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What is the relationship between Type 2 Diabetes & High Blood Pressure.

High blood pressure, is a condition that’s seen in people with type 2 diabetes. It’s unknown why there’s such a significant relationship between the two diseases. It’s believed that the following contribute to both conditions:

  • Obesity
  • A diet high in fat and sodium
  • Chronic inflammation
  • Inactivity

High blood pressure is known as a “silent killer” because it often has no obvious symptoms and many people are unaware they have it. People usually find out they have high blood pressure when a doctor takes a blood pressure reading, or they take one themselves at home.

The reading will give two numbers:

  • The systolic is the top number
  • The diastolic is the bottom number

According to the AHA, the results will be one of the following:

  • Normal: Systolic below 120 and diastolic below 80
  • Elevated: Systolic 120–129 and diastolic under 80
  • Hypertension stage 1: Systolic 130–139 and diastolic 80–89
  • Hypertension stage 2: Systolic 140-plus and diastolic 90 or more
  • Hypertensive crisis: Systolic higher than 180 and diastolic above 120.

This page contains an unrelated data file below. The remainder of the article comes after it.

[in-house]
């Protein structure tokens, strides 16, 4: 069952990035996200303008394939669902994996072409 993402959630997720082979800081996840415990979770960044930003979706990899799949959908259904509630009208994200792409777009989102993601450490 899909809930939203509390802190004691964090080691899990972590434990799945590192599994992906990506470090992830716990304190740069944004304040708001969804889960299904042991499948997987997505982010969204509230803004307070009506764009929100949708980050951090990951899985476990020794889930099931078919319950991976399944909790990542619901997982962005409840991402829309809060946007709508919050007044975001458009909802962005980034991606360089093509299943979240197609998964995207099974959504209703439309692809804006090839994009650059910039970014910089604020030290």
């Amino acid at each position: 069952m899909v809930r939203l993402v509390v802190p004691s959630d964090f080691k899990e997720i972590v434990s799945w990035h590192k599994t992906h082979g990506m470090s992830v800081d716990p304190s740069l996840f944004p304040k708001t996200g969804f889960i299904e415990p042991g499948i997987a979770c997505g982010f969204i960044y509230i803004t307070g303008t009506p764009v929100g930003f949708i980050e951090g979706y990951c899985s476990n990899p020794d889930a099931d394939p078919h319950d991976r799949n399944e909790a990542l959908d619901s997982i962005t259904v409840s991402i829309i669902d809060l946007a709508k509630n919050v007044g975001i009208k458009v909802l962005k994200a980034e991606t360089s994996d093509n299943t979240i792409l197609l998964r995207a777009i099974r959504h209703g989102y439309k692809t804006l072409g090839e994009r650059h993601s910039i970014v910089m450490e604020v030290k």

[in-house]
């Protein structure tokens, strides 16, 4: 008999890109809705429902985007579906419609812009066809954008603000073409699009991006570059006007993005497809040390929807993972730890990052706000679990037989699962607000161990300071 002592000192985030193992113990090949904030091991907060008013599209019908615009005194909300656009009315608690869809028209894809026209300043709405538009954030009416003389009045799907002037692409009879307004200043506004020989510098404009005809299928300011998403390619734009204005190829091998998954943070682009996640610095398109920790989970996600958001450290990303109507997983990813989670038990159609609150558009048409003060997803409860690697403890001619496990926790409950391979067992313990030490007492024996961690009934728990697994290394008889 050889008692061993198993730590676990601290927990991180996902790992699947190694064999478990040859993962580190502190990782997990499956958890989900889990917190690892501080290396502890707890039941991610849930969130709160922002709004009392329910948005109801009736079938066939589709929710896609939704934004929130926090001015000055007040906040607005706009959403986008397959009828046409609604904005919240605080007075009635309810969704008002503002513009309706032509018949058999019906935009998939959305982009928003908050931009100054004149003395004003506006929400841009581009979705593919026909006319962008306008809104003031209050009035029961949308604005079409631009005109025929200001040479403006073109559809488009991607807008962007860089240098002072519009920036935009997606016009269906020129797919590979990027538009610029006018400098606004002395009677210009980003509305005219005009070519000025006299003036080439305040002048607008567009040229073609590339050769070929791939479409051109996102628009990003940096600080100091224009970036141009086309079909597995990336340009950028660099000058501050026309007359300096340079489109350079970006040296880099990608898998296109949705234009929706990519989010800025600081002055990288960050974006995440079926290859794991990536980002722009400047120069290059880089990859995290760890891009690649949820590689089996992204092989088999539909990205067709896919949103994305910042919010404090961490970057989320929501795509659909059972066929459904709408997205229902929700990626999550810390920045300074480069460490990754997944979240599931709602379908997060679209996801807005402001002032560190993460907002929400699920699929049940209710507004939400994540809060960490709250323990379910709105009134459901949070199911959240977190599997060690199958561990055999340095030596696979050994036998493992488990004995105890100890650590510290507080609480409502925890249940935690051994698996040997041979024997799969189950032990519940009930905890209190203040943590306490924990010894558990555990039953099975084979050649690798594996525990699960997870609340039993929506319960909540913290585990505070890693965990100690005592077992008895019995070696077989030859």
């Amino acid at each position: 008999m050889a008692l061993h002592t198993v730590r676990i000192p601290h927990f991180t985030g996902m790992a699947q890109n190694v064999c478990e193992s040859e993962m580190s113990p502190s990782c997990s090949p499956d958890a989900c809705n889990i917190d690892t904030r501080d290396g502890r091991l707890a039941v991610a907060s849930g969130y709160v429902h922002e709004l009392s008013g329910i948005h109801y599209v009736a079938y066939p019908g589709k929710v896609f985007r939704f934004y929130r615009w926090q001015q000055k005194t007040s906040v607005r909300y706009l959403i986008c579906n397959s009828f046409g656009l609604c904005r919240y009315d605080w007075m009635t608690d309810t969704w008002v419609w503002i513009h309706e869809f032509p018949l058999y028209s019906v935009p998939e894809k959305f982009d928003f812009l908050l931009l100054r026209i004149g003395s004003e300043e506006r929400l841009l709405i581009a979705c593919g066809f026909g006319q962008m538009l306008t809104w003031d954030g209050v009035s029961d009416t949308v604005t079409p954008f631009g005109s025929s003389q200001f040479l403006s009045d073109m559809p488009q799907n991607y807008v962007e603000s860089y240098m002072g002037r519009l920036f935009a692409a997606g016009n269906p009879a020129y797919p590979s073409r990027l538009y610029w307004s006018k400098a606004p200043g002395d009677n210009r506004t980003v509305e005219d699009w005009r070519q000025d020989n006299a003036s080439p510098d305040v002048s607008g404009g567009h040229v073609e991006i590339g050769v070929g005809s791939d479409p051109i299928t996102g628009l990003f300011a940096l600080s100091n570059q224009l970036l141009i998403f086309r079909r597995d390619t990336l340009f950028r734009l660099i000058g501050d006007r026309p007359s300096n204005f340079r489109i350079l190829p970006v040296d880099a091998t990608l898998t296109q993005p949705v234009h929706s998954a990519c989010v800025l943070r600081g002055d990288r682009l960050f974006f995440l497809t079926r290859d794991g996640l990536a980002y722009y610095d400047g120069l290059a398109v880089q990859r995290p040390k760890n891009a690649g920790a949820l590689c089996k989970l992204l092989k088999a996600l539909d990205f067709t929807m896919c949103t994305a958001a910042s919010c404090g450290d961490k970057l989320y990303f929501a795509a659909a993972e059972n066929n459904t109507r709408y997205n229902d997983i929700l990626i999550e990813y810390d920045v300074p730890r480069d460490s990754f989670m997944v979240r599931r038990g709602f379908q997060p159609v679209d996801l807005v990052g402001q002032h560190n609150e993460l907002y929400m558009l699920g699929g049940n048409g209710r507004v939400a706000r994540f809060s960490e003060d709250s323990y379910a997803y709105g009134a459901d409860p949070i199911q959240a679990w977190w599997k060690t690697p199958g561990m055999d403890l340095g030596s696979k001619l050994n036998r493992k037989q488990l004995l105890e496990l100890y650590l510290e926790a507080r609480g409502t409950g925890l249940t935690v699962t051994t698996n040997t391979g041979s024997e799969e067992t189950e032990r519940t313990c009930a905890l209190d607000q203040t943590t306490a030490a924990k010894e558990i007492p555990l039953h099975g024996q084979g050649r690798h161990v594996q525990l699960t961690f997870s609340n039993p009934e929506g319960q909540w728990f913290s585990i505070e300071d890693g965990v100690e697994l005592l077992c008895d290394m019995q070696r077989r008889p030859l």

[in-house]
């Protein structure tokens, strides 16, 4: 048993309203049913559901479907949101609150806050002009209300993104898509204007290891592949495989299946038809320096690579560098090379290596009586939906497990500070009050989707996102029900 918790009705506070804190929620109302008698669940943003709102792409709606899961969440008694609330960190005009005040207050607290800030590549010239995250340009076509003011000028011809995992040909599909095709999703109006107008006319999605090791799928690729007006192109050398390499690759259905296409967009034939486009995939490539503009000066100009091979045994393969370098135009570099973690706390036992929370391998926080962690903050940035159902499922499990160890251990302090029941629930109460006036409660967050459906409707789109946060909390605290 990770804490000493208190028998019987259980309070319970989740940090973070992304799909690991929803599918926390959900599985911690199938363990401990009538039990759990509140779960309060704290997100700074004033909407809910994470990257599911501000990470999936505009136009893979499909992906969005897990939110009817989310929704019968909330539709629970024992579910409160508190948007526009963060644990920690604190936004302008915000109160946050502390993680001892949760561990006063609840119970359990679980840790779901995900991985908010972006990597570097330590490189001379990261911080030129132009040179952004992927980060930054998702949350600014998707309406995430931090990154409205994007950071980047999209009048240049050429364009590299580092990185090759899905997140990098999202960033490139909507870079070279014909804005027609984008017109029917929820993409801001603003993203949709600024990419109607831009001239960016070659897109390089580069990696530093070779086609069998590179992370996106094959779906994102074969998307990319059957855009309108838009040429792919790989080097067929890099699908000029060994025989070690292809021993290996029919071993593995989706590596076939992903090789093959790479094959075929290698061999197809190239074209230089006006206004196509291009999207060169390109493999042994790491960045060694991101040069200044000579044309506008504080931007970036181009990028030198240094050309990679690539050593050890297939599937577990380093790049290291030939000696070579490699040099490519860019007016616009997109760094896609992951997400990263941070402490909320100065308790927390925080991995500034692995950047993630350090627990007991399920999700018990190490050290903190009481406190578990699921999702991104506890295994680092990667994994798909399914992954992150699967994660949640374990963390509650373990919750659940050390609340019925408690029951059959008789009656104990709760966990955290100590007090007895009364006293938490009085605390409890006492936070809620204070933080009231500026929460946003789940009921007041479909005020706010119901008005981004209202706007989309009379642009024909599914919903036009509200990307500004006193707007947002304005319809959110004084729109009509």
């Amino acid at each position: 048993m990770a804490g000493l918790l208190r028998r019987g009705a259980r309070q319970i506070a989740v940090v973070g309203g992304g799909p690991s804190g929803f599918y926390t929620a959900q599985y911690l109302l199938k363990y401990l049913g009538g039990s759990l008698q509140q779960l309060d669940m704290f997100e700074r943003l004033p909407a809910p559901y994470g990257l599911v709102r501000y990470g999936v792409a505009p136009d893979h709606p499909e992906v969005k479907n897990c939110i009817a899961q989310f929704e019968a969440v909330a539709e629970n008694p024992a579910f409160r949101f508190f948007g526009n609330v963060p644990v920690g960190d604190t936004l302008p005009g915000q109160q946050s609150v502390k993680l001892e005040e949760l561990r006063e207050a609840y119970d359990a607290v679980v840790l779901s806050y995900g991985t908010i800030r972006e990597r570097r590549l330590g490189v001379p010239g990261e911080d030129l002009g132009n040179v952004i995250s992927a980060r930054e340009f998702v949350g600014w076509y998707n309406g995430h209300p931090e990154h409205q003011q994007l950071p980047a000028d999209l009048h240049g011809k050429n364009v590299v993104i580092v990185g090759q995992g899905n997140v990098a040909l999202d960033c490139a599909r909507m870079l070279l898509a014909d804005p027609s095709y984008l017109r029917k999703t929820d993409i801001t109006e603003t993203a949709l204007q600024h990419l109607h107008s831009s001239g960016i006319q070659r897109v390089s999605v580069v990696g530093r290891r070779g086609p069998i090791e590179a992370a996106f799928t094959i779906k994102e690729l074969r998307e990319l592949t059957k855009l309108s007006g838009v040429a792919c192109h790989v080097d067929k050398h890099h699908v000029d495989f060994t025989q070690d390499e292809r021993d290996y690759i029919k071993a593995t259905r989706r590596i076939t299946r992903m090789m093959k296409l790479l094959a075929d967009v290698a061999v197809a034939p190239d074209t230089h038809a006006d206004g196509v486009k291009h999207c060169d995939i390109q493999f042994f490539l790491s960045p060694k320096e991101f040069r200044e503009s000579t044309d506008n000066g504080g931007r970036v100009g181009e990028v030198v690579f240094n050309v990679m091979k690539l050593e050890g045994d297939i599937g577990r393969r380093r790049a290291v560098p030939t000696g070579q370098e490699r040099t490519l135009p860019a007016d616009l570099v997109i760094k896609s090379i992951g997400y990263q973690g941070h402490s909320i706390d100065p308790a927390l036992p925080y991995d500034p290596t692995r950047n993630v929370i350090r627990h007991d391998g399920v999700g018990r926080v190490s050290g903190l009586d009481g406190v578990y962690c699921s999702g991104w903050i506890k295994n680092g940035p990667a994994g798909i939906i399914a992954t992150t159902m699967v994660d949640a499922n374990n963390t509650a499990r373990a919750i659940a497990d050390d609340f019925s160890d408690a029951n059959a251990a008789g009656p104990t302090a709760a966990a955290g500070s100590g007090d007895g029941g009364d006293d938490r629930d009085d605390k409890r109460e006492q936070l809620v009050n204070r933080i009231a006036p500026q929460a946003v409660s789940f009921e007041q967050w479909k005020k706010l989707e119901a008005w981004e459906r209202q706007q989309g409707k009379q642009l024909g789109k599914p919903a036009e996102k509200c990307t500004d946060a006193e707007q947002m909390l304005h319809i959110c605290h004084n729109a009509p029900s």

A hypertensive crisis means that the individual needs to see a doctor immediately.

According to the ADA, the combination of high blood pressure and type 2 diabetes is particularly lethal and can significantly raise your risk of having a heart attack or stroke. Having type 2 diabetes and high blood pressure also increases your chances of developing other diabetes-related diseases, such as kidney disease and retinopathy. Diabetic retinopathy may cause blindness. It concluded that people with high blood pressure have a higher risk of developing type 2 diabetes.

Can diabetes cause high blood pressure?

A person with diabetes either does not have enough insulin to process glucose or their insulin does not work effectively. Insulin is the hormone that enables the body to process glucose from food and use it as energy. As a result of insulin problems, glucose cannot enter the cells to provide energy, and it accumulates in the bloodstream instead.

As blood with high glucose levels travels through the body, it can cause widespread damage, including to the blood vessels and kidneys. These organs play a key role in maintaining healthy blood pressure. If they experience damage, blood pressure can rise, increasing the risk of further harm and complications.

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